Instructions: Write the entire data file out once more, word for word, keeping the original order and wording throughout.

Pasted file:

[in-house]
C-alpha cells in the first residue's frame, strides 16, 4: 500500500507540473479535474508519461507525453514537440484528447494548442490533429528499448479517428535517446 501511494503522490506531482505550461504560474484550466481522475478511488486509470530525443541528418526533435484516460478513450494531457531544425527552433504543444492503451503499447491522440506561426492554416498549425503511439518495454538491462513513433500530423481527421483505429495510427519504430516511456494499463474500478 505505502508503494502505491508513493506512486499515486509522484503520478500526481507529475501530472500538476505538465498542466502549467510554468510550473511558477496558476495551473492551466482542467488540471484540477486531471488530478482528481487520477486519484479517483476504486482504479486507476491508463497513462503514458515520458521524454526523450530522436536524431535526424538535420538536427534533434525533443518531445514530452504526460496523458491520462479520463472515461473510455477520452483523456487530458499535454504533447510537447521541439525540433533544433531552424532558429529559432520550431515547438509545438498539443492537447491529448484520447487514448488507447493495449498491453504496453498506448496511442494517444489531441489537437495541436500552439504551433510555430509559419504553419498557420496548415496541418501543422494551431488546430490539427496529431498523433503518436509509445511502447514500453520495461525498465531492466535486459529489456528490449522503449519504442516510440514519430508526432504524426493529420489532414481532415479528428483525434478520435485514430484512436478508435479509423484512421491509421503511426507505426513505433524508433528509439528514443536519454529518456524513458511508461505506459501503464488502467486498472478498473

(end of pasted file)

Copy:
[in-house]
C-alpha cells in the first residue's frame, strides 16, 4: 500500500507540473479535474508519461507525453514537440484528447494548442490533429528499448479517428535517446 501511494503522490506531482505550461504560474484550466481522475478511488486509470530525443541528418526533435484516460478513450494531457531544425527552433504543444492503451503499447491522440506561426492554416498549425503511439518495454538491462513513433500530423481527421483505429495510427519504430516511456494499463474500478 505505502508503494502505491508513493506512486499515486509522484503520478500526481507529475501530472500538476505538465498542466502549467510554468510550473511558477496558476495551473492551466482542467488540471484540477486531471488530478482528481487520477486519484479517483476504486482504479486507476491508463497513462503514458515520458521524454526523450530522436536524431535526424538535420538536427534533434525533443518531445514530452504526460496523458491520462479520463472515461473510455477520452483523456487530458499535454504533447510537447521541439525540433533544433531552424532558429529559432520550431515547438509545438498539443492537447491529448484520447487514448488507447493495449498491453504496453498506448496511442494517444489531441489537437495541436500552439504551433510555430509559419504553419498557420496548415496541418501543422494551431488546430490539427496529431498523433503518436509509445511502447514500453520495461525498465531492466535486459529489456528490449522503449519504442516510440514519430508526432504524426493529420489532414481532415479528428483525434478520435485514430484512436478508435479509423484512421491509421503511426507505426513505433524508433528509439528514443536519454529518456524513458511508461505506459501503464488502467486498472478498473